Male or female gender comes from the “sex chromosomes” X and Y.  Females have two copies of the X chromosome. Males have one X chromosome and one Y chromosome. This means that females have two copies of each of the genes on the X chromosome and males only have one copy of these genes. Some genetic diseases are caused by mutations in genes found on the X chromosome. These are called X-linked genetic diseases. Females can be carriers of X-linked diseases. This woman has one working copy and one non-working copy of an X-linked gene. Males are not typically carriers because they only have one X chromosome, so they will be either healthy or affected.

For X-linked genetic diseases, only the mother needs to be a carrier to have a chance of having an affected child. This woman’s chance with each pregnancy is 25% or 1 in 4 to have a son affected with the disease. She also has a 25% chance with each pregnancy to have a daughter who is a carrier. This woman also has a 75% chance to have a child who does NOT have the disease.

 

horizon carrier screen

horizon carrier screen

Recessive Conditions: Pre-Pregnancy

If you are a carrier for a specific recessive condition, your partner may want to have carrier screening for the condition ordered by a health care professional. Your doctor or a local genetic counselor can help decide which carrier screen is best for your partner.  If your partner screens positive for the same condition that you are a carrier for, different reproductive options can be considered.

Couples at risk for having a baby with a recessive disease can consider:

  • Natural pregnancy with or without prenatal diagnosis such as chorionic villus sampling (CVS) or amniocentesis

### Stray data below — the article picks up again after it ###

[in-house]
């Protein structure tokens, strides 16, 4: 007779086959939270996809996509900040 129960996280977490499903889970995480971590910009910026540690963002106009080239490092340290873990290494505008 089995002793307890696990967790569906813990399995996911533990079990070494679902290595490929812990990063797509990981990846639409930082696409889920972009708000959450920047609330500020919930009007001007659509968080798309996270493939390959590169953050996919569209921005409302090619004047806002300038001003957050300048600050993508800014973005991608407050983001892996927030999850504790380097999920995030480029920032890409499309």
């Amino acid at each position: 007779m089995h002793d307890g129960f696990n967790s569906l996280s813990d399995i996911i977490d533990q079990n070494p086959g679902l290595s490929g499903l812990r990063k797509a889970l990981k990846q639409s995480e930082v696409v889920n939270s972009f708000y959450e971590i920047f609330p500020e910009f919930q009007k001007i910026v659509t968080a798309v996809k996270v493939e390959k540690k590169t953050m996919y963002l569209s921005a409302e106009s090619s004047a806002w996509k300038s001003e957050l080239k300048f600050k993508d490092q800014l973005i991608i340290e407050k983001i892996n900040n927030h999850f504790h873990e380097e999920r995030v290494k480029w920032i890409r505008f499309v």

• Preimplantation genetic diagnosis (PGD) with in vitro fertilization (IVF) to test and then transfer embryos free of the disease that both partners carry
  • Adoption
  • Use of a sperm or egg donor 

Recessive Conditions: Currently Pregnant

If you are a carrier for a specific recessive condition, your partner may want to have carrier screening for the condition ordered by a health care professional. Your doctor or a local genetic counselor can help decide which carrier test is best for your partner. Couples at risk for having a baby with a recessive disease can consider prenatal diagnostic tests such as chorionic villus sampling (CVS) or amniocentesis.

horizon carrier screen

horizon carrier screen

X-Linked Conditions: Pre-pregnancy

You may want to speak with your doctor or a genetic counselor about your Horizon test results. Partner screening is not often recommended as a next step if you are a carrier for an X-linked condition as only the mother needs to be a carrier for the condition to pass it along to her child. A doctor or genetic counselor can discuss available reproductive options with you including preimplantation genetic diagnosis (PGD) with in vitro fertilization (IVF), adoption, using an egg or sperm donor, or prenatal diagnosis such as chorionic villus sampling (CVS) or amniocentesis.

X-Linked Conditions: Currently Pregnant

If you are pregnant and are a carrier for an X-linked disease, prenatal diagnostic tests such as chorionic villus sampling (CVS) or amniocentesis are usually available to test for the X-linked disease in pregnancy.  Partner screening is not often recommended as a next step if you are a carrier for an X-linked condition as only the mother needs to be a carrier for the condition to pass it along to her child.

horizon carrier screen